The alliance with the United States is expected to remain the cornerstone of Japan’s security policy for the foreseeable future. That alliance will also be an important factor—arguably the most important factor—for the stability of East Asia. A group of six young scholars examined the various elements that might affect the alliance in the coming decades, including domestic public opinion and politics, international events and their repercussions, tensions between other countries, and cultural outlook. Under the direction of Professor Masashi Nishihara of Japan’s National Defense Academy, the scholars conducted research on the strategies of the two countries toward armed nonstate actors; the security of Southeast Asia as a common agenda in the alliance; the Taiwan issue in Sino-Japanese relations and its impact on the Japan-U.S. alliance; the potential impact of Korean reunification on the U.S. alliance system in East Asia; comparative policies regarding economic sanctions against Myanmar, and the effect of those policies on the Japan-U.S. alliance; and the overall framework of the alliance.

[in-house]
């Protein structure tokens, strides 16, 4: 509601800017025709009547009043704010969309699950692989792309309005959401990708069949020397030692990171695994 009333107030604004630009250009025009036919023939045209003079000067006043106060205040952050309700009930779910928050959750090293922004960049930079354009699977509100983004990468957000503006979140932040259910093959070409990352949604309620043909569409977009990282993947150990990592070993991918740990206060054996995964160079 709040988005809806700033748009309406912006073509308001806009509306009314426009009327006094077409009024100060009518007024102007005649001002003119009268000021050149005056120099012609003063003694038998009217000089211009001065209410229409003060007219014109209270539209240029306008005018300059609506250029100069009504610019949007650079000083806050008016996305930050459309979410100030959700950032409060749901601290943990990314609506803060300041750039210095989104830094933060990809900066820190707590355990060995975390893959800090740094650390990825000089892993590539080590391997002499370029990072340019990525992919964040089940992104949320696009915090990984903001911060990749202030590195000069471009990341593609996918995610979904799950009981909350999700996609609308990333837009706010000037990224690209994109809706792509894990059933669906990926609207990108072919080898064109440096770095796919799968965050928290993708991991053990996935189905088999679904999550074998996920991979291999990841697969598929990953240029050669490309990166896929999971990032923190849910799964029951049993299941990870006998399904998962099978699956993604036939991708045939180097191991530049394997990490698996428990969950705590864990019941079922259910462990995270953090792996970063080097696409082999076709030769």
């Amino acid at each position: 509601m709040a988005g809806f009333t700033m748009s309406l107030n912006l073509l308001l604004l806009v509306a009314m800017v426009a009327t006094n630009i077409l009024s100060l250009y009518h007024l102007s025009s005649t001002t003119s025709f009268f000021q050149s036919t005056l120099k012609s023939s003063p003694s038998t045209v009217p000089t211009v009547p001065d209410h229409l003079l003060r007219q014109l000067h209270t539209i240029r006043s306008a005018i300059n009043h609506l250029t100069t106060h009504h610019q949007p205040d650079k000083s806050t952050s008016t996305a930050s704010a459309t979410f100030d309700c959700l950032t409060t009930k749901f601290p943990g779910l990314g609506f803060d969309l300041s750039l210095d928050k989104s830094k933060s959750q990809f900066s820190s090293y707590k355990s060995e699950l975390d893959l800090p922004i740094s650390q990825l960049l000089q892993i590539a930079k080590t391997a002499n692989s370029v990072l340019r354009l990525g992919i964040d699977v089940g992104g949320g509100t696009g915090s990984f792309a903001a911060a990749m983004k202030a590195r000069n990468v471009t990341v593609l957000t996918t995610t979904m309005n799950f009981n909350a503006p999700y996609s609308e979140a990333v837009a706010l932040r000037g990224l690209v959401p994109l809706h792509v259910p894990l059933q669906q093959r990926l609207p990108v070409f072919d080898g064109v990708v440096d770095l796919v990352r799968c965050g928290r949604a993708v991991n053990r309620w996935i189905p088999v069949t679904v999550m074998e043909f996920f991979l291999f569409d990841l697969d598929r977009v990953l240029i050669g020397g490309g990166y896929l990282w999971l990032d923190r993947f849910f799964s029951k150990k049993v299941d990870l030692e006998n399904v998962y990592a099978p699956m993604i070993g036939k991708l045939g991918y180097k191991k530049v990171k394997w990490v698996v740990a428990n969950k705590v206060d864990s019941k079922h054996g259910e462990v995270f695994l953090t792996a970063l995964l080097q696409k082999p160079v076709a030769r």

As part of their research, the participants traveled to the United States to discuss their drafts with leading experts on these issues. Their final papers were published by JCIE  as an edited volume, Japan-US Alliance: New Challenges for the 21st Century.

This project was conducted as part of the Global ThinkNet Fellows initiative.


Project Director

MASASHI NISHIHARA, President, National Defense Academy


EIICHI HOSHINO, Professor, University of Ryukyus
NARUSHIGE MICHISHITA, Research Associate, National Institute for Defense Studies, Japan Defense Agency
NAOFUMI MIYASAKA, Lecturer, International Politics, Department of Law, Senshu University
KOJI MURATA, Assistant Professor, American Studies, School of Integrated Arts and Sciences, Hiroshima University
YOSHIFUMI NAKAI, Researcher, Institute of Developing Economies
SUEO SUDO, Professor, Faculty of Culture and Education, University of Saga